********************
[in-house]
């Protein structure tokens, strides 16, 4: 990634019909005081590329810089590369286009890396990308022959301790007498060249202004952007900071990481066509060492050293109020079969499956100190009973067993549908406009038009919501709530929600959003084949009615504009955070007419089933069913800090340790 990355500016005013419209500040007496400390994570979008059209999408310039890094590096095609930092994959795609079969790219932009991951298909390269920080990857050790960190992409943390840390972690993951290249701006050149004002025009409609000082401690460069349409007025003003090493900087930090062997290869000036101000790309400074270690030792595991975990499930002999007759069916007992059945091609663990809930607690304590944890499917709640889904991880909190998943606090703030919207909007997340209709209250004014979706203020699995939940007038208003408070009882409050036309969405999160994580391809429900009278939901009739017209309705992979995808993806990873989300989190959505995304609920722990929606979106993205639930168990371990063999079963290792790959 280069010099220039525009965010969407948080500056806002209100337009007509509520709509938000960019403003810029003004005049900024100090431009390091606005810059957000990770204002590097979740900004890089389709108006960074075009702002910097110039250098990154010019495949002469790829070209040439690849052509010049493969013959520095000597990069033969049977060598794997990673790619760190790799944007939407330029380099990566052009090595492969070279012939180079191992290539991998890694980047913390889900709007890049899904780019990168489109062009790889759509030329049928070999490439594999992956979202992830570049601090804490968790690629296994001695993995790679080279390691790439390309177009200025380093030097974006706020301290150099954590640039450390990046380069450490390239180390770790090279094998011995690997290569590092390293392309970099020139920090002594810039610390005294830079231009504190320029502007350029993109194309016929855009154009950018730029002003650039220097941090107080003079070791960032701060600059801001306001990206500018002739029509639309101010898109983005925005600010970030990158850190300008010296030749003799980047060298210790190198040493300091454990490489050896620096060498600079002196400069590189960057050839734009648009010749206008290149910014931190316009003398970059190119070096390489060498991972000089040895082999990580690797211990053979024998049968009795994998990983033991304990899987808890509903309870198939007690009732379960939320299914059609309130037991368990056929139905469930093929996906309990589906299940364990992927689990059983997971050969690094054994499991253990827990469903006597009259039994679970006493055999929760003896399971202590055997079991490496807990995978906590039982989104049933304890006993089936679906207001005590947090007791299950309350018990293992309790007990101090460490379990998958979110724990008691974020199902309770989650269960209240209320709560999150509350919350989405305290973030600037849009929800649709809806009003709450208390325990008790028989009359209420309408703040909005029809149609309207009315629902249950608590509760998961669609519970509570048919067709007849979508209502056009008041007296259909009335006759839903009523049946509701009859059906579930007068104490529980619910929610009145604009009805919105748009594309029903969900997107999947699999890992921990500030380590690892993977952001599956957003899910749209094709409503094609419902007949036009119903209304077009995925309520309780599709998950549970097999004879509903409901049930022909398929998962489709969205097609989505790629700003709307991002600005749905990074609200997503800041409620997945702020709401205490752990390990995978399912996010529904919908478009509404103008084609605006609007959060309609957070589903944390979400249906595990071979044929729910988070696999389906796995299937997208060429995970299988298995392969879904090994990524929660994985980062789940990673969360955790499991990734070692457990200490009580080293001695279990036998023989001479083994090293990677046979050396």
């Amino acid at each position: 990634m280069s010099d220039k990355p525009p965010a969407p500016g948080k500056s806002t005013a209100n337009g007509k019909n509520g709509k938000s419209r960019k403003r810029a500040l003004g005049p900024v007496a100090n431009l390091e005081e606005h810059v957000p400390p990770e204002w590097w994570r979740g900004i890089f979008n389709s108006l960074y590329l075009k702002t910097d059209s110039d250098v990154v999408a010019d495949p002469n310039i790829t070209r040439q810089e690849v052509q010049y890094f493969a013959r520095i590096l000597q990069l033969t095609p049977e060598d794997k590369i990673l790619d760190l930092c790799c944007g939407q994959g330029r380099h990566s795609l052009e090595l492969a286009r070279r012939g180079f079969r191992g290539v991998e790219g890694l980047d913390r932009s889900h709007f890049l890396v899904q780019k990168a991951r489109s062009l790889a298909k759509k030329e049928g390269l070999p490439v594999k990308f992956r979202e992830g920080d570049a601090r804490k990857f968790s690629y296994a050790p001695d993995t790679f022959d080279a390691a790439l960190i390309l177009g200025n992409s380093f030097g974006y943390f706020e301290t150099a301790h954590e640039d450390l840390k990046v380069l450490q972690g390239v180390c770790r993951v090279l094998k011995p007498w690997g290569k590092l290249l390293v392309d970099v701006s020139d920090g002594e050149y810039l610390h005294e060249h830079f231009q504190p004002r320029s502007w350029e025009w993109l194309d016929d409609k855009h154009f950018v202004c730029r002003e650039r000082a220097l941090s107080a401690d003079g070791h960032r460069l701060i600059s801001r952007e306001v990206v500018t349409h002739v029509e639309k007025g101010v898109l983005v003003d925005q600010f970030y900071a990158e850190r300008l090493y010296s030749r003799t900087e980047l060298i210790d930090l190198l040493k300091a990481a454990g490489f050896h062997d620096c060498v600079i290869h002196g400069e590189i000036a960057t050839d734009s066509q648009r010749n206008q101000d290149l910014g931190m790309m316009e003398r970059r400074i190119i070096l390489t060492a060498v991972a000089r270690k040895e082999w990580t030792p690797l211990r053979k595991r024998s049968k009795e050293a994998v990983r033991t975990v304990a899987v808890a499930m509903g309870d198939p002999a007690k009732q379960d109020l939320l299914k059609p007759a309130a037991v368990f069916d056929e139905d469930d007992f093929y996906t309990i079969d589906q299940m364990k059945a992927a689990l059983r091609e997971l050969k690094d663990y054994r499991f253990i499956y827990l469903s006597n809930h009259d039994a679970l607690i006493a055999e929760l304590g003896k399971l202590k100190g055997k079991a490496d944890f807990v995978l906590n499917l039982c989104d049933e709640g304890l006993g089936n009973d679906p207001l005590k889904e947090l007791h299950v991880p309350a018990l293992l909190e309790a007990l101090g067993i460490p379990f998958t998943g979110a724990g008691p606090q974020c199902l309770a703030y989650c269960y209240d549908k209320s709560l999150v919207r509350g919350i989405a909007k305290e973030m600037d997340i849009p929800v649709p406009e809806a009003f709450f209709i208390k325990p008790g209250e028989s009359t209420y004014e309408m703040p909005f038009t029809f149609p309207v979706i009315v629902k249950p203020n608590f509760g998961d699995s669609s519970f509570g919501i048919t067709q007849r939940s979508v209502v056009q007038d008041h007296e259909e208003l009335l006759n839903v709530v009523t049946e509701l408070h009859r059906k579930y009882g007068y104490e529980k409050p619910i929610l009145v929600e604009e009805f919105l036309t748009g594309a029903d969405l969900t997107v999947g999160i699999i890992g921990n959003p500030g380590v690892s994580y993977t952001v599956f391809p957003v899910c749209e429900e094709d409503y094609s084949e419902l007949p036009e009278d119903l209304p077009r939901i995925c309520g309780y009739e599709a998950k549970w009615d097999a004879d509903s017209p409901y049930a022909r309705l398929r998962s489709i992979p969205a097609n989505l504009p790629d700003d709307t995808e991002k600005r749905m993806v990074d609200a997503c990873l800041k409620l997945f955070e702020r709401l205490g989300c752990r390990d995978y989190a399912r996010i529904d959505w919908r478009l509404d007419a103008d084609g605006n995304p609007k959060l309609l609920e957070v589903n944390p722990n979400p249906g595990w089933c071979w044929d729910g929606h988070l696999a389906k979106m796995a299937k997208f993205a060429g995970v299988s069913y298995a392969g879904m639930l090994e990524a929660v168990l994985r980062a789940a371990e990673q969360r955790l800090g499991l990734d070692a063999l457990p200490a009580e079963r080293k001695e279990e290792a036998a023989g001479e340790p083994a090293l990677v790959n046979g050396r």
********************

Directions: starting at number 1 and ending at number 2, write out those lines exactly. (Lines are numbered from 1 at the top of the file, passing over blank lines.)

[in-house]
């Protein structure tokens, strides 16, 4: 990634019909005081590329810089590369286009890396990308022959301790007498060249202004952007900071990481066509060492050293109020079969499956100190009973067993549908406009038009919501709530929600959003084949009615504009955070007419089933069913800090340790 990355500016005013419209500040007496400390994570979008059209999408310039890094590096095609930092994959795609079969790219932009991951298909390269920080990857050790960190992409943390840390972690993951290249701006050149004002025009409609000082401690460069349409007025003003090493900087930090062997290869000036101000790309400074270690030792595991975990499930002999007759069916007992059945091609663990809930607690304590944890499917709640889904991880909190998943606090703030919207909007997340209709209250004014979706203020699995939940007038208003408070009882409050036309969405999160994580391809429900009278939901009739017209309705992979995808993806990873989300989190959505995304609920722990929606979106993205639930168990371990063999079963290792790959 280069010099220039525009965010969407948080500056806002209100337009007509509520709509938000960019403003810029003004005049900024100090431009390091606005810059957000990770204002590097979740900004890089389709108006960074075009702002910097110039250098990154010019495949002469790829070209040439690849052509010049493969013959520095000597990069033969049977060598794997990673790619760190790799944007939407330029380099990566052009090595492969070279012939180079191992290539991998890694980047913390889900709007890049899904780019990168489109062009790889759509030329049928070999490439594999992956979202992830570049601090804490968790690629296994001695993995790679080279390691790439390309177009200025380093030097974006706020301290150099954590640039450390990046380069450490390239180390770790090279094998011995690997290569590092390293392309970099020139920090002594810039610390005294830079231009504190320029502007350029993109194309016929855009154009950018730029002003650039220097941090107080003079070791960032701060600059801001306001990206500018002739029509639309101010898109983005925005600010970030990158850190300008010296030749003799980047060298210790190198040493300091454990490489050896620096060498600079002196400069590189960057050839734009648009010749206008290149910014931190316009003398970059190119070096390489060498991972000089040895082999990580690797211990053979024998049968009795994998990983033991304990899987808890509903309870198939007690009732379960939320299914059609309130037991368990056929139905469930093929996906309990589906299940364990992927689990059983997971050969690094054994499991253990827990469903006597009259039994679970006493055999929760003896399971202590055997079991490496807990995978906590039982989104049933304890006993089936679906207001005590947090007791299950309350018990293992309790007990101090460490379990998958979110724990008691974020199902309770989650269960209240209320709560999150509350919350989405305290973030600037849009929800649709809806009003709450208390325990008790028989009359209420309408703040909005029809149609309207009315629902249950608590509760998961669609519970509570048919067709007849979508209502056009008041007296259909009335006759839903009523049946509701009859059906579930007068104490529980619910929610009145604009009805919105748009594309029903969900997107999947699999890992921990500030380590690892993977952001599956957003899910749209094709409503094609419902007949036009119903209304077009995925309520309780599709998950549970097999004879509903409901049930022909398929998962489709969205097609989505790629700003709307991002600005749905990074609200997503800041409620997945702020709401205490752990390990995978399912996010529904919908478009509404103008084609605006609007959060309609957070589903944390979400249906595990071979044929729910988070696999389906796995299937997208060429995970299988298995392969879904090994990524929660994985980062789940990673969360955790499991990734070692457990200490009580080293001695279990036998023989001479083994090293990677046979050396």